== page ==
Labat positioning itself across the cannabis value chain
Labat Africa has done a deal with the CSIR to grow and produce hemp at Coega in the Eastern Cape. This is part of the group’s strategy of engaging with all levels of the cannabis value chain and CEO Brian van Rooyen believes the money is in developing hemp textiles. In an interview with Neesa Moodley of the Daily Maverick on 4 April 2022, Labat CEO Brian van Rooyen said the agreement would solidify collaboration and co-operation between CSIR and Labat across the value chain of cannabis and hemp production for industries ranging from pharmaceuticals to textiles to energy.
“It is really about the CSIR wanting to commercialise medicinal cannabis and getting some traction in the industrial side of hemp production and processing. The partnership is collaborative and serves to benefit both parties,” he said.
The agreement makes provision for the use, upgrade and expansion of the CSIR Coega hemp-processing facility, the acceleration of hemp biomass and waste into energy applications in KwaZulu-Natal as well as for the beneficiation of biocomposites and biopolymers that will be applied in the automotive, textile, construction and packaging industries.
Conversion of natural fibre to biopolymer is where the money is
“For the latter, the conversion of natural fibre to biopolymer is where the value-add is. We have several confirmed private sector and state-owned enterprises as clients. One of these is the largest textile manufacturing company in South Africa, which will be using the material in their production rollout,” said Van Rooyen.
The rest of this article is reproduced from the Daily Maverick:
Van Rooyen says that there are currently no large-scale industrial hemp-processing operations in Africa: “The producers around do not have the technological capability and the financial means to scale business to the required global levels. South Africa’s [hemp industry] has remained a cottage industry due to historical regulatory issues, social stigma, minimal technological development and the absence of a reliable supply chain for industrial application.”
Focus will be on FMCG development
The joint effort by Labat and the CSIR will focus on producing some of the fast-moving consumer goods (FMCG) among the 25,000 established hemp-based and hemp-derived products in the nine subsectors of the manufacturing industry, and Labat claims this initiative could result in the creation of 20,000 jobs in South Africa alone.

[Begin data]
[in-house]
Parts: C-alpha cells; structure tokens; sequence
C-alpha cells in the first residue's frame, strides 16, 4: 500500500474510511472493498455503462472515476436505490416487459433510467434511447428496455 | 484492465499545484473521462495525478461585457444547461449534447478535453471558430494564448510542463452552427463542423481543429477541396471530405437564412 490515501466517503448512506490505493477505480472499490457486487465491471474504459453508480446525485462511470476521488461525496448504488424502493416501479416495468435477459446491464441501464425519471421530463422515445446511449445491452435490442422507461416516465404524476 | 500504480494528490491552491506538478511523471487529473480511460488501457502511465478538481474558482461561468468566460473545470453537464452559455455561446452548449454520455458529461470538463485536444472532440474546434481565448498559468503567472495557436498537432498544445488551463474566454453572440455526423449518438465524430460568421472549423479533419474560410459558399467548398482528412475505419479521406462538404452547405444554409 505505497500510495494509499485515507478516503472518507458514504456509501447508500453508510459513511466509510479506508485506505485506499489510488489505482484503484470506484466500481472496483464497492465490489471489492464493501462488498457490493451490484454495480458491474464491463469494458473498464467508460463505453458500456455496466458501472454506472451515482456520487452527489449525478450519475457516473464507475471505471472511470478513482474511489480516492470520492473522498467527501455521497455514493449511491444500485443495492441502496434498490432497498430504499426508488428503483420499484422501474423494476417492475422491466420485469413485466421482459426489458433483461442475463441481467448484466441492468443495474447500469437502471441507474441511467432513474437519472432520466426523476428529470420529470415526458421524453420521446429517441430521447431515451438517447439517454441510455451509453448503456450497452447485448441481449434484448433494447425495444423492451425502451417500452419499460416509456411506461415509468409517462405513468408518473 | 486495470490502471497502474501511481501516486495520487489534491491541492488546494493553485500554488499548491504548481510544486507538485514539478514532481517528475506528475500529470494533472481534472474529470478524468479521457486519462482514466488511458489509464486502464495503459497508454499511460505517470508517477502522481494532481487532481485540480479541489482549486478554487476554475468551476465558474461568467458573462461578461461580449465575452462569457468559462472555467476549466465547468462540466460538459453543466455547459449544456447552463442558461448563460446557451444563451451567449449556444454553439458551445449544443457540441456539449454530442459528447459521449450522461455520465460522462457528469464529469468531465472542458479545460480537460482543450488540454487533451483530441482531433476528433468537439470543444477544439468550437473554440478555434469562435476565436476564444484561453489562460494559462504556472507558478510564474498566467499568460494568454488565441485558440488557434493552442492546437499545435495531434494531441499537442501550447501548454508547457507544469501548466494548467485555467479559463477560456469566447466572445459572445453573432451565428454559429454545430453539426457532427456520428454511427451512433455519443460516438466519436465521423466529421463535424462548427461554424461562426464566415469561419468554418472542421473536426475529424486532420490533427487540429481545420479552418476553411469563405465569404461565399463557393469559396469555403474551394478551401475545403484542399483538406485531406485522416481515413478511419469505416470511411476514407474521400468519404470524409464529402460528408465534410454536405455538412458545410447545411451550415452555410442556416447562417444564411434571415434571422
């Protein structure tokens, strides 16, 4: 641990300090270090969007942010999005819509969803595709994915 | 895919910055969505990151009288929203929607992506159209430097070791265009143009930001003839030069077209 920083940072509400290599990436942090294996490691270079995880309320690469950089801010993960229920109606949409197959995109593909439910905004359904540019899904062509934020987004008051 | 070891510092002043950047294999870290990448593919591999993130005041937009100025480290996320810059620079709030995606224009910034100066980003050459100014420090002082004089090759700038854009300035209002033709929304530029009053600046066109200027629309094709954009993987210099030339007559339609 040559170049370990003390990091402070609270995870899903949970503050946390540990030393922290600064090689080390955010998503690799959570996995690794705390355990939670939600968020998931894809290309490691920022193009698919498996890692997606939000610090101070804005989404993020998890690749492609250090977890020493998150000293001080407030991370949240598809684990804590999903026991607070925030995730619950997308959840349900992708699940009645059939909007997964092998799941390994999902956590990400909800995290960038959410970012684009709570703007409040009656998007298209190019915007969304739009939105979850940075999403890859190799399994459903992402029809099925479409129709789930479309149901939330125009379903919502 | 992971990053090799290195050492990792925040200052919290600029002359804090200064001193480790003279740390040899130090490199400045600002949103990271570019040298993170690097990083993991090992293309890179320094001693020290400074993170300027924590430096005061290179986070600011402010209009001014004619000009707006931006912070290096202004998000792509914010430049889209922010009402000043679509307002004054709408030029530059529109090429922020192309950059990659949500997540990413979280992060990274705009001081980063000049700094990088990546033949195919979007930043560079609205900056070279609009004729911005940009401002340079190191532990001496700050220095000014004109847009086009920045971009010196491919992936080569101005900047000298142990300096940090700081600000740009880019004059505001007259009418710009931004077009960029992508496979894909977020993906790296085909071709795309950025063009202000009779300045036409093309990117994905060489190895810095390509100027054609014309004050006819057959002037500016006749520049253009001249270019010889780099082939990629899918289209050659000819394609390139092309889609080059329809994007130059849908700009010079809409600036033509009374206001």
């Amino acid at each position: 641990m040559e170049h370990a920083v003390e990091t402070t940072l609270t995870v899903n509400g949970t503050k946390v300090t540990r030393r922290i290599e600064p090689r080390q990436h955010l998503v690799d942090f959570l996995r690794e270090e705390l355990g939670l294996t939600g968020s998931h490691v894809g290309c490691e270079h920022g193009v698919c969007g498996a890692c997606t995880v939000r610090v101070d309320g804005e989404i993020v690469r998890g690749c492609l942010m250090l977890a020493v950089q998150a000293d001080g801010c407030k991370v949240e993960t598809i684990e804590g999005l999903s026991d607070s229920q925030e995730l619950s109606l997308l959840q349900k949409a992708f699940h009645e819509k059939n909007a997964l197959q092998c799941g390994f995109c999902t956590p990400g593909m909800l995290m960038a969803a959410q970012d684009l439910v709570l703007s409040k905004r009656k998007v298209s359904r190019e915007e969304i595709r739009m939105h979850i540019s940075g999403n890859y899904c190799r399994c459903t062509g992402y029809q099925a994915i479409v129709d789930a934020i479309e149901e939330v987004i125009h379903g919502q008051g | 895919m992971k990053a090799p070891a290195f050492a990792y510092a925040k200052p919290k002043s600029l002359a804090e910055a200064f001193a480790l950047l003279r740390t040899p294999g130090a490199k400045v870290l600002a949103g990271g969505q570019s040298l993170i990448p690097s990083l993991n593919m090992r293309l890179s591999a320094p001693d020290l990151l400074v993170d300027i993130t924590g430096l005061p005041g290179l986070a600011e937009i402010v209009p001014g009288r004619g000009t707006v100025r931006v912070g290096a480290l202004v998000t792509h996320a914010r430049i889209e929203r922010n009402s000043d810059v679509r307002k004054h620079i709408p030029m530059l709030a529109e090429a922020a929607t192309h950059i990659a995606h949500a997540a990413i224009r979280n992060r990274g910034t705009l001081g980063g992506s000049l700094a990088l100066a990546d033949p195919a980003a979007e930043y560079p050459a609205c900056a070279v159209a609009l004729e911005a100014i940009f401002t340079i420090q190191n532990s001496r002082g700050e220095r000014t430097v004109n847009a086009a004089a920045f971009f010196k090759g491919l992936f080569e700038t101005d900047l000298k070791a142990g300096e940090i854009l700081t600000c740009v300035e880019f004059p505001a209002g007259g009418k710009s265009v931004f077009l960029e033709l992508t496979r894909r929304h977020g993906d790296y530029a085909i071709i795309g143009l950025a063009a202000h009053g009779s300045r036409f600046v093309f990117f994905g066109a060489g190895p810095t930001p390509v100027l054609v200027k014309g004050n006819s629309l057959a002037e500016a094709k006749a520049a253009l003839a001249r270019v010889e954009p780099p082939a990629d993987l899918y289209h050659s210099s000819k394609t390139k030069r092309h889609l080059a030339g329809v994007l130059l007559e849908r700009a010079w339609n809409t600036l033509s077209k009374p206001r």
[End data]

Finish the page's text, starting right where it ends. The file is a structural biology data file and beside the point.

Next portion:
The agreement on cannabis includes the production and processing of the plant for medical purposes; active pharmaceutical ingredient research, development and production; the proliferation of Labat’s wellness range; as well as further development of tetrahydrocannabinol (THC) and cannabidiol(CBD)-infused pharmaceutical products and other cannabis compounds as well as terpenes using the pharmaceutical technology innovation platform, FuturePHARMA.
This is just the latest in a series of moves by the company aimed at establishing its dominance in the fast-growing hemp industry.
Herschel Maasdorp, Labat’s group executive for business development, says the company wants to be involved in almost every part of the cannabis value chain, from genetics to retail and dispensary.
Labat to use Sweetwater cannabis for Biodata clinical trials
Labat paid R10-million cash in early March this year for Sweetwater, an approved medicinal quality cannabis production facility in the Eastern Cape, which sells cannabis to clients in Australia and Europe as well as locally to medicinal patients through the Biodata research project. The company plans to increase the production capacity at the Sweetwater facility from 500kg a year to 1.5 tonnes a year.
Ace Genetics, the genetics, seeds and breeding subsidiary of Labat Healthcare, which has precontractual agreements with international seed banks, recently launched the African Cannabis Genome and Landrace Project at Sweetwater Aquaponics. This aims to map 12 African varieties of the plant, which include Malawi Gold, Durban Poison, Swazi Gold, Rooibaard, among others, at the Ace Genetics Nursery, making provision for a breeding programme that will ensure that indigenous knowledge systems are preserved.
Through Biodata, Labat has started conducting observational research into medical cannabis as an opioid replacement for pain management. This research was approved by SAHPRA in June last year.
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Afriplex Hits the Hemp Market; Bold Plans to Monetize the Middle of the Value Chain